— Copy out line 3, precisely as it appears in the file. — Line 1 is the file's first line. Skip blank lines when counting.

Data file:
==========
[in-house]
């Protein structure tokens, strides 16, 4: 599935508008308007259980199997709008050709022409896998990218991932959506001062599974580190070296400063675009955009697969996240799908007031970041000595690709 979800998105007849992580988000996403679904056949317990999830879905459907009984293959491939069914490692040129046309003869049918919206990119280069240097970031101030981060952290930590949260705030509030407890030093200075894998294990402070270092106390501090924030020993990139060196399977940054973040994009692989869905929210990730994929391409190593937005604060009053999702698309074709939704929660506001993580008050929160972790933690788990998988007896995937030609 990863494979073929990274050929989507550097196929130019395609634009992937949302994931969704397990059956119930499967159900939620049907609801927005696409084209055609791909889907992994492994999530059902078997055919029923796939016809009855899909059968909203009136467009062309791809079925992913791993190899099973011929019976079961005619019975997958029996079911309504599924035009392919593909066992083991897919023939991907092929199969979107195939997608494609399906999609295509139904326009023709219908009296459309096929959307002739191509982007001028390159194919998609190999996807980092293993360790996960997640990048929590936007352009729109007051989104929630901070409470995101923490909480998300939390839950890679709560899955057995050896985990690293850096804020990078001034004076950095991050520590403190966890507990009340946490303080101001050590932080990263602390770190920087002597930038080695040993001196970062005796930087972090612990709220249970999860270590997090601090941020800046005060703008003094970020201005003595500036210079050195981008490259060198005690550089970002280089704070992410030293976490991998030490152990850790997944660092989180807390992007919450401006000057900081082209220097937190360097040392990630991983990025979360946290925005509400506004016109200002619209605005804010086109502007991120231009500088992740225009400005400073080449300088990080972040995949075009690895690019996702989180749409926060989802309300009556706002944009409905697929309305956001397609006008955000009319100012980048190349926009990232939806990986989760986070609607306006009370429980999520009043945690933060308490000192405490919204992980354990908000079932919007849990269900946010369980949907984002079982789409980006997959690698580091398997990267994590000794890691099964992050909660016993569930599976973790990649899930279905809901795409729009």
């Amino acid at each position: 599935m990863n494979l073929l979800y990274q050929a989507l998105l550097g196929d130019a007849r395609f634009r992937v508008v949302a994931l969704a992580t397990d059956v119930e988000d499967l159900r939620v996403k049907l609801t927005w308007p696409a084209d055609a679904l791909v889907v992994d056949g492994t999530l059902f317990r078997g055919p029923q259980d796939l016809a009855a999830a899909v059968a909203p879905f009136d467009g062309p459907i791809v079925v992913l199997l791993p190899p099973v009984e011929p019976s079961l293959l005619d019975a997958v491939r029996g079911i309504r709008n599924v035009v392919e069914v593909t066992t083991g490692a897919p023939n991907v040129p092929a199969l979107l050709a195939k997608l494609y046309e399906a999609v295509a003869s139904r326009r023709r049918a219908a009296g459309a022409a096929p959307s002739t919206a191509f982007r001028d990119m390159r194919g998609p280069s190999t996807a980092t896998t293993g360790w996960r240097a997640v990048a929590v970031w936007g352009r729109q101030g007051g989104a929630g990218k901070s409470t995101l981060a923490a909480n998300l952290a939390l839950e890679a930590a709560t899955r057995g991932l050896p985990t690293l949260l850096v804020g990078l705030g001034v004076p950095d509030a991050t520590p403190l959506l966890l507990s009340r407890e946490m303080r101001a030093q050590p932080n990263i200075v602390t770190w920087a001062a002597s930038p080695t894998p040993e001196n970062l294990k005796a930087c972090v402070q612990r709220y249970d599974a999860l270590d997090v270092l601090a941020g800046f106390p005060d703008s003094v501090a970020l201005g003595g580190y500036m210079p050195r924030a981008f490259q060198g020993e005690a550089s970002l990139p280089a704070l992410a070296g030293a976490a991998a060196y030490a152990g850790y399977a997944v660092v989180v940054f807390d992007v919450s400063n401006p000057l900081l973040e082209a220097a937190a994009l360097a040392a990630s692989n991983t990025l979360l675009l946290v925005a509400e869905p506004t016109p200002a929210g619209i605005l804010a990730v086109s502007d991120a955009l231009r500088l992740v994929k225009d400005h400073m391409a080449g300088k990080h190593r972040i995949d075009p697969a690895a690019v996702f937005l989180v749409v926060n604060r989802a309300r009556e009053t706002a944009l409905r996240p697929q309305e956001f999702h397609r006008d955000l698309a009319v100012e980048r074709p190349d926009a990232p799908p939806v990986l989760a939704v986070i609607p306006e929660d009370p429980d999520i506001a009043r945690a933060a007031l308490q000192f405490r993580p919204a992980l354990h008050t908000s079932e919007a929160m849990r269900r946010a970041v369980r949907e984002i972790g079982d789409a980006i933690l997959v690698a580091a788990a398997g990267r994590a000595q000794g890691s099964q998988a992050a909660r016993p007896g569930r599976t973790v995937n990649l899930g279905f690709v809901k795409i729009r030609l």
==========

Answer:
């Amino acid at each position: 599935m990863n494979l073929l979800y990274q050929a989507l998105l550097g196929d130019a007849r395609f634009r992937v508008v949302a994931l969704a992580t397990d059956v119930e988000d499967l159900r939620v996403k049907l609801t927005w308007p696409a084209d055609a679904l791909v889907v992994d056949g492994t999530l059902f317990r078997g055919p029923q259980d796939l016809a009855a999830a899909v059968a909203p879905f009136d467009g062309p459907i791809v079925v992913l199997l791993p190899p099973v009984e011929p019976s079961l293959l005619d019975a997958v491939r029996g079911i309504r709008n599924v035009v392919e069914v593909t066992t083991g490692a897919p023939n991907v040129p092929a199969l979107l050709a195939k997608l494609y046309e399906a999609v295509a003869s139904r326009r023709r049918a219908a009296g459309a022409a096929p959307s002739t919206a191509f982007r001028d990119m390159r194919g998609p280069s190999t996807a980092t896998t293993g360790w996960r240097a997640v990048a929590v970031w936007g352009r729109q101030g007051g989104a929630g990218k901070s409470t995101l981060a923490a909480n998300l952290a939390l839950e890679a930590a709560t899955r057995g991932l050896p985990t690293l949260l850096v804020g990078l705030g001034v004076p950095d509030a991050t520590p403190l959506l966890l507990s009340r407890e946490m303080r101001a030093q050590p932080n990263i200075v602390t770190w920087a001062a002597s930038p080695t894998p040993e001196n970062l294990k005796a930087c972090v402070q612990r709220y249970d599974a999860l270590d997090v270092l601090a941020g800046f106390p005060d703008s003094v501090a970020l201005g003595g580190y500036m210079p050195r924030a981008f490259q060198g020993e005690a550089s970002l990139p280089a704070l992410a070296g030293a976490a991998a060196y030490a152990g850790y399977a997944v660092v989180v940054f807390d992007v919450s400063n401006p000057l900081l973040e082209a220097a937190a994009l360097a040392a990630s692989n991983t990025l979360l675009l946290v925005a509400e869905p506004t016109p200002a929210g619209i605005l804010a990730v086109s502007d991120a955009l231009r500088l992740v994929k225009d400005h400073m391409a080449g300088k990080h190593r972040i995949d075009p697969a690895a690019v996702f937005l989180v749409v926060n604060r989802a309300r009556e009053t706002a944009l409905r996240p697929q309305e956001f999702h397609r006008d955000l698309a009319v100012e980048r074709p190349d926009a990232p799908p939806v990986l989760a939704v986070i609607p306006e929660d009370p429980d999520i506001a009043r945690a933060a007031l308490q000192f405490r993580p919204a992980l354990h008050t908000s079932e919007a929160m849990r269900r946010a970041v369980r949907e984002i972790g079982d789409a980006i933690l997959v690698a580091a788990a398997g990267r994590a000595q000794g890691s099964q998988a992050a909660r016993p007896g569930r599976t973790v995937n990649l899930g279905f690709v809901k795409i729009r030609l």